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The Cryosphere An interactive open-access journal of the European Geosciences Union
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Volume 11, issue 2
The Cryosphere, 11, 681-692, 2017
https://doi.org/10.5194/tc-11-681-2017
© Author(s) 2017. This work is distributed under
the Creative Commons Attribution 3.0 License.
The Cryosphere, 11, 681-692, 2017
https://doi.org/10.5194/tc-11-681-2017
© Author(s) 2017. This work is distributed under
the Creative Commons Attribution 3.0 License.

Research article 08 Mar 2017

Research article | 08 Mar 2017

Assessment of NASA airborne laser altimetry data using ground-based GPS data near Summit Station, Greenland

Kelly M. Brunt1,2, Robert L. Hawley3, Eric R. Lutz3, Michael Studinger2, John G. Sonntag4,5, Michelle A. Hofton6, Lauren C. Andrews7,2, and Thomas A. Neumann2 Kelly M. Brunt et al.
  • 1Earth System Science Interdisciplinary Center (ESSIC), University of Maryland, College Park, MD, USA
  • 2NASA Goddard Space Flight Center, Greenbelt, MD, USA
  • 3Department of Earth Sciences, Dartmouth College, Hanover, NH, USA
  • 4AECOM Corporation, Wallops Island, VA, USA
  • 5Wallops Flight Facility, NASA Goddard Space Flight Center, Wallops Island, VA, USA
  • 6Department of Geographical Sciences, University of Maryland, College Park, MD, USA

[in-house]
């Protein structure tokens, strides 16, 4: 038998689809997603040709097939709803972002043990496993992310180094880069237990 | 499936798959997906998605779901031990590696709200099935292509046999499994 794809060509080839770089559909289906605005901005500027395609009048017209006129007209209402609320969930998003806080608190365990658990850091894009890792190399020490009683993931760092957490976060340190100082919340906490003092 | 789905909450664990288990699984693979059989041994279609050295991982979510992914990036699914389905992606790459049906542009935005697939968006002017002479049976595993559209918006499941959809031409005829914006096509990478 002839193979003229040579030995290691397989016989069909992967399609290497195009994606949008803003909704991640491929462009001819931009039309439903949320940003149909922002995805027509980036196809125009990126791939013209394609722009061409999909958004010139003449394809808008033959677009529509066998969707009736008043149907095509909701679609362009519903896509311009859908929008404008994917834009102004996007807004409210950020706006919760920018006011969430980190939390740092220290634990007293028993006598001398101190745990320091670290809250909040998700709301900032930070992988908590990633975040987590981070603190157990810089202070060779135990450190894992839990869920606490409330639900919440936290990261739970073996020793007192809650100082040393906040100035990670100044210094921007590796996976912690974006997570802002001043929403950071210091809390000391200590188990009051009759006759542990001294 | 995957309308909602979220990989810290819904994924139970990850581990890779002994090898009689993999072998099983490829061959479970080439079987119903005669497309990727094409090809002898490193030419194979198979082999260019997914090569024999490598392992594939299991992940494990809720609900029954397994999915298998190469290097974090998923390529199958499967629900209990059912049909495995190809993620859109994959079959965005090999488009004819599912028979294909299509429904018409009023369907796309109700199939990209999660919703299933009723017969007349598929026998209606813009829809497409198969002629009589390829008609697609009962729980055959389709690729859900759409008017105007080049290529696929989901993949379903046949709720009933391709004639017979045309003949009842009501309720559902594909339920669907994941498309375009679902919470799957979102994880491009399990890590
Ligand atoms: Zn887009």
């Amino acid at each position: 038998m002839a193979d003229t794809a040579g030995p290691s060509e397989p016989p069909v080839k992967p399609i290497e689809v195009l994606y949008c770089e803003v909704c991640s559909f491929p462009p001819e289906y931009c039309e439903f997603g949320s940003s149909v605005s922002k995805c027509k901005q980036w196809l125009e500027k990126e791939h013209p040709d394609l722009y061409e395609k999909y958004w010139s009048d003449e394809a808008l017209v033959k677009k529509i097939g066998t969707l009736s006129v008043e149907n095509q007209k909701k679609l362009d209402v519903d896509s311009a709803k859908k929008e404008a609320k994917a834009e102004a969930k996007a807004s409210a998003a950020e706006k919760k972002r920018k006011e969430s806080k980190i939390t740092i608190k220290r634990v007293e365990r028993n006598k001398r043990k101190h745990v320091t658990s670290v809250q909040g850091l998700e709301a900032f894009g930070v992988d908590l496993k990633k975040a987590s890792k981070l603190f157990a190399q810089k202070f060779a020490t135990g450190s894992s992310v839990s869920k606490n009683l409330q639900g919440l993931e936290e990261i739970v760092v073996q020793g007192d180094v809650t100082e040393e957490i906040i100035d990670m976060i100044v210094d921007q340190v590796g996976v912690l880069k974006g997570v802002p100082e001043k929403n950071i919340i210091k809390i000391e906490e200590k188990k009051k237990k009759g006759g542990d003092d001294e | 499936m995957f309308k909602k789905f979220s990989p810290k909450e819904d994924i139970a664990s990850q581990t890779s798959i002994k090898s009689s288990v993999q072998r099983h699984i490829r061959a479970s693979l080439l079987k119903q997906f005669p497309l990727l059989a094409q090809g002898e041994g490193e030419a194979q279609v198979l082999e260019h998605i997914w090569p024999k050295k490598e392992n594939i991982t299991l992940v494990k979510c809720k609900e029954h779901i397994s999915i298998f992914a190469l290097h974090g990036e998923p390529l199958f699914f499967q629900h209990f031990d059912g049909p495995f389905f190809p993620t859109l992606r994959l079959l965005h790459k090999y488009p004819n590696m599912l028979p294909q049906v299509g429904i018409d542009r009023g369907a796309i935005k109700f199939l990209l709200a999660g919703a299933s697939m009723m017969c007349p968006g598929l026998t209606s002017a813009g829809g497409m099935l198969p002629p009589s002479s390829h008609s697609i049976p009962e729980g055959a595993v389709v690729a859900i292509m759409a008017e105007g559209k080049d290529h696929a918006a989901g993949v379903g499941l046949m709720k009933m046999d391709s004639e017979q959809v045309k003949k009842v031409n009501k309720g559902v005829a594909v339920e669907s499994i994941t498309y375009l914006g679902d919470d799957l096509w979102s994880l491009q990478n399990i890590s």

• 7Universities Space Research Association (USRA), Columbia, MD, USA

Abstract. A series of NASA airborne lidars have been used in support of satellite laser altimetry missions. These airborne laser altimeters have been deployed for satellite instrument development, for spaceborne data validation, and to bridge the data gap between satellite missions. We used data from ground-based Global Positioning System (GPS) surveys of an 11km long track near Summit Station, Greenland, to assess the surface–elevation bias and measurement precision of three airborne laser altimeters including the Airborne Topographic Mapper (ATM), the Land, Vegetation, and Ice Sensor (LVIS), and the Multiple Altimeter Beam Experimental Lidar (MABEL). Ground-based GPS data from the monthly ground-based traverses, which commenced in 2006, allowed for the assessment of nine airborne lidar surveys associated with ATM and LVIS between 2007 and 2016. Surface–elevation biases for these altimeters – over the flat, ice-sheet interior – are less than 0.12m, while assessments of measurement precision are 0.09m or better. Ground-based GPS positions determined both with and without differential post-processing techniques provided internally consistent solutions. Results from the analyses of ground-based and airborne data provide validation strategy guidance for the Ice, Cloud, and land Elevation Satellite 2 (ICESat-2) elevation and elevation-change data products.

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This manuscript presents an analysis of NASA airborne lidar data based on in situ GPS measurements from the interior of the Greenland Ice Sheet. Results show that for two airborne altimeters, surface elevation biases are less than 0.12 m and measurement precisions are 0.09 m or better. The study concludes that two NASA airborne lidars are sufficiently characterized to form part of a satellite data validation strategy, specifically for ICESat-2, scheduled to launch in 2018.
This manuscript presents an analysis of NASA airborne lidar data based on in situ GPS...
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